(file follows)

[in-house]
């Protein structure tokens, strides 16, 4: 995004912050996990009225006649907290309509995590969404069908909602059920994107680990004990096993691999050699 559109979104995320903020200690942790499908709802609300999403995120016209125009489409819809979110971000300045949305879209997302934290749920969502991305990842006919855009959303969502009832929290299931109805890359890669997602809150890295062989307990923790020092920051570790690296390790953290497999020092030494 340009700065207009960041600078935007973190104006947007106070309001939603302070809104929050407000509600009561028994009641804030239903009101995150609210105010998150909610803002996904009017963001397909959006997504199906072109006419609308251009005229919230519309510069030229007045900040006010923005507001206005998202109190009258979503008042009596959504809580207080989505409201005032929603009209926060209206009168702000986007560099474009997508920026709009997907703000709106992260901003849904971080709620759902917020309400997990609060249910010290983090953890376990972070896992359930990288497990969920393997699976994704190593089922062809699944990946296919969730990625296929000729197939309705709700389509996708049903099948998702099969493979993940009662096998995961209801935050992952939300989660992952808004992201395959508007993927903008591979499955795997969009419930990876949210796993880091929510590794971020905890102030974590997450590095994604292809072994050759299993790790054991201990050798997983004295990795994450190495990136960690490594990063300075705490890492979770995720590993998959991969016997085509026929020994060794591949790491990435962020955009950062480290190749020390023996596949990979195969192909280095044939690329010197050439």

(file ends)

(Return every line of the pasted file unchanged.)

[in-house]
């Protein structure tokens, strides 16, 4: 995004912050996990009225006649907290309509995590969404069908909602059920994107680990004990096993691999050699 559109979104995320903020200690942790499908709802609300999403995120016209125009489409819809979110971000300045949305879209997302934290749920969502991305990842006919855009959303969502009832929290299931109805890359890669997602809150890295062989307990923790020092920051570790690296390790953290497999020092030494 340009700065207009960041600078935007973190104006947007106070309001939603302070809104929050407000509600009561028994009641804030239903009101995150609210105010998150909610803002996904009017963001397909959006997504199906072109006419609308251009005229919230519309510069030229007045900040006010923005507001206005998202109190009258979503008042009596959504809580207080989505409201005032929603009209926060209206009168702000986007560099474009997508920026709009997907703000709106992260901003849904971080709620759902917020309400997990609060249910010290983090953890376990972070896992359930990288497990969920393997699976994704190593089922062809699944990946296919969730990625296929000729197939309705709700389509996708049903099948998702099969493979993940009662096998995961209801935050992952939300989660992952808004992201395959508007993927903008591979499955795997969009419930990876949210796993880091929510590794971020905890102030974590997450590095994604292809072994050759299993790790054991201990050798997983004295990795994450190495990136960690490594990063300075705490890492979770995720590993998959991969016997085509026929020994060794591949790491990435962020955009950062480290190749020390023996596949990979195969192909280095044939690329010197050439």